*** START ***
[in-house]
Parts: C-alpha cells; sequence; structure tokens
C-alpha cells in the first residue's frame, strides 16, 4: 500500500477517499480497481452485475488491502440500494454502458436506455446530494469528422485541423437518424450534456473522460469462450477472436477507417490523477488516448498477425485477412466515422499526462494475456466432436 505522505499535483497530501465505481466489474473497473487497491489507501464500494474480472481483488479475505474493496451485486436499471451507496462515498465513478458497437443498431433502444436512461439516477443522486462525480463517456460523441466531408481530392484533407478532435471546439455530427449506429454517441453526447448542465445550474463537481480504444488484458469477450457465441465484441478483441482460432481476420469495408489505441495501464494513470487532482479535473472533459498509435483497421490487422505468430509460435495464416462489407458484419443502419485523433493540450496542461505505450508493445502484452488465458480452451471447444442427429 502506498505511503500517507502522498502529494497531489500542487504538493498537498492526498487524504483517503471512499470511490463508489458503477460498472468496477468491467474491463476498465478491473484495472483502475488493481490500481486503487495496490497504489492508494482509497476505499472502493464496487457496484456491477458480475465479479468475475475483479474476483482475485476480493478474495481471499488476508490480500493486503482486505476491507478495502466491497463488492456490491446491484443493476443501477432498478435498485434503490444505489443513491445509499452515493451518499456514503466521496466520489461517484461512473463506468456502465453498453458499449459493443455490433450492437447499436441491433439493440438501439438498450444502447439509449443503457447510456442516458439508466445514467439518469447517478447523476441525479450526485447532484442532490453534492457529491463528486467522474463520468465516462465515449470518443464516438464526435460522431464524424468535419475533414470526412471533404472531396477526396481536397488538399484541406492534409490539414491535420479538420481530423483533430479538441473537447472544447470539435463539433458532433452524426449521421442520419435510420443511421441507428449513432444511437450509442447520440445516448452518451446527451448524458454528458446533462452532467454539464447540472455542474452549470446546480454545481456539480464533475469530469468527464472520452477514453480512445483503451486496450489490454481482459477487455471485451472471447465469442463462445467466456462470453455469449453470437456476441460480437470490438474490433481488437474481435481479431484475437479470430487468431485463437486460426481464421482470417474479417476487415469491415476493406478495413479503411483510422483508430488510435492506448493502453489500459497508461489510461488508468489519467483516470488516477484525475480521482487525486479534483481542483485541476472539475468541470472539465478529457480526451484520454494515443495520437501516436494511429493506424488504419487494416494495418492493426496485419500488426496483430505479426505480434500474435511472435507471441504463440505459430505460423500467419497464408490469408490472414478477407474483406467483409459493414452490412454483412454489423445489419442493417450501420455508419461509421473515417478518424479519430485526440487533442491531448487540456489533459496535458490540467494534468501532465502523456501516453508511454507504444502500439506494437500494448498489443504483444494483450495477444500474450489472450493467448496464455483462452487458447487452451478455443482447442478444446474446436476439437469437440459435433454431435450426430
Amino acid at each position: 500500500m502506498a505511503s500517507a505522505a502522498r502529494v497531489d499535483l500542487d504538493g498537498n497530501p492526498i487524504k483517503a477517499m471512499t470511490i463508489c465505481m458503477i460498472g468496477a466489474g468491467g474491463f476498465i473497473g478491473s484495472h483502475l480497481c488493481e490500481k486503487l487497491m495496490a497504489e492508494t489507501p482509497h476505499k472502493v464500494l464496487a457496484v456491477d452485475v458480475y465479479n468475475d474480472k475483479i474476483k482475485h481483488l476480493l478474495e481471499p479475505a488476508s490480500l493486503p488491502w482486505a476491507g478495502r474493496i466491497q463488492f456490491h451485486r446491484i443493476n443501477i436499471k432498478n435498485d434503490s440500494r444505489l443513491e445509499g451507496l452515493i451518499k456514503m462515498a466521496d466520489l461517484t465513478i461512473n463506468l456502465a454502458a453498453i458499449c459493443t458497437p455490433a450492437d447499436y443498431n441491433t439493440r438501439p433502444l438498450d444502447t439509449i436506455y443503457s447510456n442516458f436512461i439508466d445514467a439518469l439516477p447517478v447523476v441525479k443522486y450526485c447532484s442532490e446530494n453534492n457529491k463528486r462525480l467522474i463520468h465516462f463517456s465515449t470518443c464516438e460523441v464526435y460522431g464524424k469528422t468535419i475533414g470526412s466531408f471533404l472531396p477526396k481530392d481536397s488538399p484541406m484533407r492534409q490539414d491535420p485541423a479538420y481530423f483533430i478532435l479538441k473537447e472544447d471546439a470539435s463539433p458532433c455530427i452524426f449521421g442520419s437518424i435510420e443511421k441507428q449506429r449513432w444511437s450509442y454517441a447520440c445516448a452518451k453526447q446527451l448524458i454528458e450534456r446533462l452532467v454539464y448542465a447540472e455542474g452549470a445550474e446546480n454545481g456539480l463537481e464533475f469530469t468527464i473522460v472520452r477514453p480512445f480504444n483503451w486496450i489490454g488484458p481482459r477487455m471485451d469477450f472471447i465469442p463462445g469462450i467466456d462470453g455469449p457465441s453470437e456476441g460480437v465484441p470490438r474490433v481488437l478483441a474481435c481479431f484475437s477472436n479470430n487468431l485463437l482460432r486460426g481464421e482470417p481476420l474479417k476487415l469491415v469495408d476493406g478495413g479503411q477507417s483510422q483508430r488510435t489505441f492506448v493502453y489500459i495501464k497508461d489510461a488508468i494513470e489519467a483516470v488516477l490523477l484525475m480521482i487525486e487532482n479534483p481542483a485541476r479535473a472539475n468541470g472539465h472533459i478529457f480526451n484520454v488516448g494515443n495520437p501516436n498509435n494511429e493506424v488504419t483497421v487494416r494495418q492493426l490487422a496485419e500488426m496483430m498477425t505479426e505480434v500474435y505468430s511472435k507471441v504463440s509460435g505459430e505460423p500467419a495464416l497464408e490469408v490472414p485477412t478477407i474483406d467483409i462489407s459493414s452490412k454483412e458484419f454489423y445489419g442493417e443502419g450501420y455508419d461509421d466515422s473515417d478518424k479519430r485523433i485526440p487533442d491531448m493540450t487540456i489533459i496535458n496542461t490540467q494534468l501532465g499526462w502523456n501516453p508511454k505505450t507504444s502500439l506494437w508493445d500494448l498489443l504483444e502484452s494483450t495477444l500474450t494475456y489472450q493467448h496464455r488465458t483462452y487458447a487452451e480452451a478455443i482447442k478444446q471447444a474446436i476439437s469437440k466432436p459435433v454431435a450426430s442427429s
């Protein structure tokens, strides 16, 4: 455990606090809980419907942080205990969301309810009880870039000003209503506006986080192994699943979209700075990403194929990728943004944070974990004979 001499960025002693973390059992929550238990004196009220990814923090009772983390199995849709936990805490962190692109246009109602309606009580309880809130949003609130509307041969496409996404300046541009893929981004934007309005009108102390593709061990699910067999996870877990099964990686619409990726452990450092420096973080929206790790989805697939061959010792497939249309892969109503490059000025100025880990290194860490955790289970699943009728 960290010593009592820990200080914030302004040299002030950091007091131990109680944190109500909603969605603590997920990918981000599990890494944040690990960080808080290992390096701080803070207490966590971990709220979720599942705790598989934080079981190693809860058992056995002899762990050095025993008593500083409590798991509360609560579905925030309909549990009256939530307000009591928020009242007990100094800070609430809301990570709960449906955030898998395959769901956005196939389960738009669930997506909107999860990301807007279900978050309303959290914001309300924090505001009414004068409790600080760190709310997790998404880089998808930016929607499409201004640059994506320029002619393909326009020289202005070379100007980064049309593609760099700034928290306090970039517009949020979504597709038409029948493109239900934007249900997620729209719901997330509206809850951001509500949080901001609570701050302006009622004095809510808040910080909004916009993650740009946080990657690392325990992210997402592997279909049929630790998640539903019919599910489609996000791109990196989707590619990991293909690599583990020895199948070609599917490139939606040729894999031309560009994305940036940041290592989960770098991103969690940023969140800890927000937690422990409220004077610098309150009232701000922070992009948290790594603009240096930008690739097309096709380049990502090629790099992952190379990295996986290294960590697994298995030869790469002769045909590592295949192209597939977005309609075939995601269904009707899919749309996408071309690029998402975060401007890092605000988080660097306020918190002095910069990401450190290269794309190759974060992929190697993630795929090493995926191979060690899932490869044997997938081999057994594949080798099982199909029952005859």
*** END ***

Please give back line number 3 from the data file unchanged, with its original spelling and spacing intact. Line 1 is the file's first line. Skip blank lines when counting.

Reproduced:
C-alpha cells in the first residue's frame, strides 16, 4: 500500500477517499480497481452485475488491502440500494454502458436506455446530494469528422485541423437518424450534456473522460469462450477472436477507417490523477488516448498477425485477412466515422499526462494475456466432436 505522505499535483497530501465505481466489474473497473487497491489507501464500494474480472481483488479475505474493496451485486436499471451507496462515498465513478458497437443498431433502444436512461439516477443522486462525480463517456460523441466531408481530392484533407478532435471546439455530427449506429454517441453526447448542465445550474463537481480504444488484458469477450457465441465484441478483441482460432481476420469495408489505441495501464494513470487532482479535473472533459498509435483497421490487422505468430509460435495464416462489407458484419443502419485523433493540450496542461505505450508493445502484452488465458480452451471447444442427429 502506498505511503500517507502522498502529494497531489500542487504538493498537498492526498487524504483517503471512499470511490463508489458503477460498472468496477468491467474491463476498465478491473484495472483502475488493481490500481486503487495496490497504489492508494482509497476505499472502493464496487457496484456491477458480475465479479468475475475483479474476483482475485476480493478474495481471499488476508490480500493486503482486505476491507478495502466491497463488492456490491446491484443493476443501477432498478435498485434503490444505489443513491445509499452515493451518499456514503466521496466520489461517484461512473463506468456502465453498453458499449459493443455490433450492437447499436441491433439493440438501439438498450444502447439509449443503457447510456442516458439508466445514467439518469447517478447523476441525479450526485447532484442532490453534492457529491463528486467522474463520468465516462465515449470518443464516438464526435460522431464524424468535419475533414470526412471533404472531396477526396481536397488538399484541406492534409490539414491535420479538420481530423483533430479538441473537447472544447470539435463539433458532433452524426449521421442520419435510420443511421441507428449513432444511437450509442447520440445516448452518451446527451448524458454528458446533462452532467454539464447540472455542474452549470446546480454545481456539480464533475469530469468527464472520452477514453480512445483503451486496450489490454481482459477487455471485451472471447465469442463462445467466456462470453455469449453470437456476441460480437470490438474490433481488437474481435481479431484475437479470430487468431485463437486460426481464421482470417474479417476487415469491415476493406478495413479503411483510422483508430488510435492506448493502453489500459497508461489510461488508468489519467483516470488516477484525475480521482487525486479534483481542483485541476472539475468541470472539465478529457480526451484520454494515443495520437501516436494511429493506424488504419487494416494495418492493426496485419500488426496483430505479426505480434500474435511472435507471441504463440505459430505460423500467419497464408490469408490472414478477407474483406467483409459493414452490412454483412454489423445489419442493417450501420455508419461509421473515417478518424479519430485526440487533442491531448487540456489533459496535458490540467494534468501532465502523456501516453508511454507504444502500439506494437500494448498489443504483444494483450495477444500474450489472450493467448496464455483462452487458447487452451478455443482447442478444446474446436476439437469437440459435433454431435450426430